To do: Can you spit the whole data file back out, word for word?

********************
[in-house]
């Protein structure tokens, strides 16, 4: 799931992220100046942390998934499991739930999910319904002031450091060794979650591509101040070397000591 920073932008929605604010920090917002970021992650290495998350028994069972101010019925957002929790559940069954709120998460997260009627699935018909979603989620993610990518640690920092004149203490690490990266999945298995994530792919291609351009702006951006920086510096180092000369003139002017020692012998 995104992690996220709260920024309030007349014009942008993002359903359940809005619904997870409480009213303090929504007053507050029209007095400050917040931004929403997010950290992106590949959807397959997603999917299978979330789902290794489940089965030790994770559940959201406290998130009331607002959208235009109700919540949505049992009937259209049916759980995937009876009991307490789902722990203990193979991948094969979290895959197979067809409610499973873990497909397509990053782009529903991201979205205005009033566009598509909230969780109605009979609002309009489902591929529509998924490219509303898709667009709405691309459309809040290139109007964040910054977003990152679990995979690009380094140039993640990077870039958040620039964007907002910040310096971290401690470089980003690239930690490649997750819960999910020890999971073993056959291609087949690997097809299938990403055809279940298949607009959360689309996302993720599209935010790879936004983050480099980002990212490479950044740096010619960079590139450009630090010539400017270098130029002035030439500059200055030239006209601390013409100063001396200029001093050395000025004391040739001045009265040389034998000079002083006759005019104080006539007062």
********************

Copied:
[in-house]
């Protein structure tokens, strides 16, 4: 799931992220100046942390998934499991739930999910319904002031450091060794979650591509101040070397000591 920073932008929605604010920090917002970021992650290495998350028994069972101010019925957002929790559940069954709120998460997260009627699935018909979603989620993610990518640690920092004149203490690490990266999945298995994530792919291609351009702006951006920086510096180092000369003139002017020692012998 995104992690996220709260920024309030007349014009942008993002359903359940809005619904997870409480009213303090929504007053507050029209007095400050917040931004929403997010950290992106590949959807397959997603999917299978979330789902290794489940089965030790994770559940959201406290998130009331607002959208235009109700919540949505049992009937259209049916759980995937009876009991307490789902722990203990193979991948094969979290895959197979067809409610499973873990497909397509990053782009529903991201979205205005009033566009598509909230969780109605009979609002309009489902591929529509998924490219509303898709667009709405691309459309809040290139109007964040910054977003990152679990995979690009380094140039993640990077870039958040620039964007907002910040310096971290401690470089980003690239930690490649997750819960999910020890999971073993056959291609087949690997097809299938990403055809279940298949607009959360689309996302993720599209935010790879936004983050480099980002990212490479950044740096010619960079590139450009630090010539400017270098130029002035030439500059200055030239006209601390013409100063001396200029001093050395000025004391040739001045009265040389034998000079002083006759005019104080006539007062």